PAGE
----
Reaching out to your professors, classmates, family and friends can help you feel less isolated and retain a sense of community. Your educational institution and the staff are still there to support you. Introduce yourself over email, use the online forums and continue to foster relationships with your lecturers, tutors and unit coordinators. Join or create a Facebook group for your classmates to keep connected over the semester. Call your friends and family regularly. Use Facebook, Instagram, Zoom and Skype to stay connected, and consider writing letters to older family members who don’t have those options.
Be kind to yourself and others
It’s normal to feel anxious, overwhelmed and exhausted. Don’t put too much pressure on yourself; this new way of studying and living that might take some time to adjust to – and that’s okay. Try to be patient with your professors and tutors as they navigate online teaching. This is a new and difficult time for them too. If you are struggling, be sure to speak to your GP or psychologist, and look into your educational institution’s online counselling options.
Tips from our 2020 Study Melbourne Student Ambassadors
We reached out to our Student Ambassadors to get their top tips for transitioning to online study, and to find out their app and website recommendations.
Pyper Savage, Australia, The University of Melbourne
Try to keep to a schedule. I have been trying to watch my lectures as though I never left uni. This is only possible if your lectures are uploaded prior to their usual in-person times, so if it isn’t possible to do this, setting a few hours a day aside for university is the next best thing!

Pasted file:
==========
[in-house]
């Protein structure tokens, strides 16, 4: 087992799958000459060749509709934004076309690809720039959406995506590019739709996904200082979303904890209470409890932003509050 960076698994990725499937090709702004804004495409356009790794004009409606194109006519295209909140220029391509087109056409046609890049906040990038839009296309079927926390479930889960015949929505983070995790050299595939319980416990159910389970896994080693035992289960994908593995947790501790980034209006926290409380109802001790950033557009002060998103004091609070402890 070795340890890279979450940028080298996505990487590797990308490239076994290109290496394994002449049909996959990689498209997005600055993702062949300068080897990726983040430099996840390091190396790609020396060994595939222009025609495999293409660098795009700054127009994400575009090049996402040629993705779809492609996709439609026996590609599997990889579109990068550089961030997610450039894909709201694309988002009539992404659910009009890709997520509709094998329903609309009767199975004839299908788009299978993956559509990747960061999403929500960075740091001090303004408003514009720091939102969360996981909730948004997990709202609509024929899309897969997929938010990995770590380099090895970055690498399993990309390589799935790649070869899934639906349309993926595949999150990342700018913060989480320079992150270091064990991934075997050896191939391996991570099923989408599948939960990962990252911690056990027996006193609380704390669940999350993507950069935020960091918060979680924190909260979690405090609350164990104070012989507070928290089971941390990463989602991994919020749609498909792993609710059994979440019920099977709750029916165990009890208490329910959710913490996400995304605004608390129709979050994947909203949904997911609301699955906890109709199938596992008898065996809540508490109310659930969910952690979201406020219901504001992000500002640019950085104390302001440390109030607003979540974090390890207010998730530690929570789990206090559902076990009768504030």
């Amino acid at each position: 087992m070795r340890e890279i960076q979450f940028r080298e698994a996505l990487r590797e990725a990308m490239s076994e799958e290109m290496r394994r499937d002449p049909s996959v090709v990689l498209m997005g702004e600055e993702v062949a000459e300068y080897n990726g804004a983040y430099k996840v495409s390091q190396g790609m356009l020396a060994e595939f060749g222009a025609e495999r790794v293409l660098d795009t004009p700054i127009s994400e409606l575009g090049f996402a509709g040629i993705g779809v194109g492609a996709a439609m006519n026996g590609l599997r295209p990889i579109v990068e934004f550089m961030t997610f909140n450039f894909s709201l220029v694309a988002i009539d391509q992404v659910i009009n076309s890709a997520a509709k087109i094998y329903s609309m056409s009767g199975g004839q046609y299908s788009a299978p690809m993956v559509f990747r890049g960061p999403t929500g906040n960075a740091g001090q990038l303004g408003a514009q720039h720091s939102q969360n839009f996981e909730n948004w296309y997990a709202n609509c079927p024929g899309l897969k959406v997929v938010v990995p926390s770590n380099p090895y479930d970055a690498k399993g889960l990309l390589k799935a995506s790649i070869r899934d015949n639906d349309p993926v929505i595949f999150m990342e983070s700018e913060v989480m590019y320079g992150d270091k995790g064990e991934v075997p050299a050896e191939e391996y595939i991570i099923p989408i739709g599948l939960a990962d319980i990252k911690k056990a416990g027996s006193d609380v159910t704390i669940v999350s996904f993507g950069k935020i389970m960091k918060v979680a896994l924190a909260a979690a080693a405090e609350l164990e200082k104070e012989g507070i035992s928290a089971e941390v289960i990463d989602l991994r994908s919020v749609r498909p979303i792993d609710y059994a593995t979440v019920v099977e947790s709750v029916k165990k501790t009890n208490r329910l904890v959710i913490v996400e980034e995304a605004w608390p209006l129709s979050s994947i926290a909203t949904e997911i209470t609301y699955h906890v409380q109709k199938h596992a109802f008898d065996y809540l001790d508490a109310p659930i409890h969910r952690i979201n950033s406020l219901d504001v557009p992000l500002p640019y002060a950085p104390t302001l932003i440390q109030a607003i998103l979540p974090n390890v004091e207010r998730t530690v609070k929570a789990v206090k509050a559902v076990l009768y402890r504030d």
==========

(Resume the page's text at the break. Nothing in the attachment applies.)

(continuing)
I use Notify on my iPad to keep notes and write on lecture slides and find it to be super useful as my notes can be accessed on multiple devices! I also have the Canvas app downloaded on my phone so that I can access my schedules, calendars and lectures whilst out and about!
Rav Abeywickrama, Sri Lanka, The University of Melbourne
Act as if you’re going to uni – wearing your usual uni clothes (and not pyjamas) can help you feel more energetic when engaging online. Also, give your back a rest. We are sitting down much more than usual now, which is harmful to our physical health and gives lower back problems. It’s important to take breaks and walk around the house or backyard.
Hyunju An, South Korea, William Angliss Institute
Try to focus as if you are in the actual classroom, take notes and finish what you learn on the day. It’s easy to be lazy when taking an online course, but make use of it and use the Q&A chats if available.
Güler Arslantaş, Turkey, Deakin University
Online libraries are super helpful. You can reach a lot of resources in various forms such as old newspapers, books, articles, videos and radio shows. Also, Udemy has free online course options for those who are interested in expanding their skill sets. Linkedin Learning is another option. It is already quite popular but Duolingo is useful if there are students who are taking foreign language lessons or for those who are interested in learning a new language.
João Moreira, Brazil, La Trobe University
There seems to be no better way to kickstart your online study than setting up a peaceful and tidy study space. Make sure you organise your study space with everything you need so that you won’t have to stop constantly to get something you need. Your study space should also be distraction-free! Effective study requires your full concentration, so it is vital that you put your phone aside for a moment and forget about social media to avoid distracting yourself.
Yiran Wang, China, The University of Melbourne
First of all, setting up a positive and adaptive mindset is crucial. I do not regard remote learning as a disruption to my study life, but rather a new model of learning that I have yet experienced before. Then, the key step is to establish routines about your study hours that are consistent with previous face-to-face learning expectations to keep the momentum. Following a set schedule will help you be more productive and maintain a healthy rhythm to your week.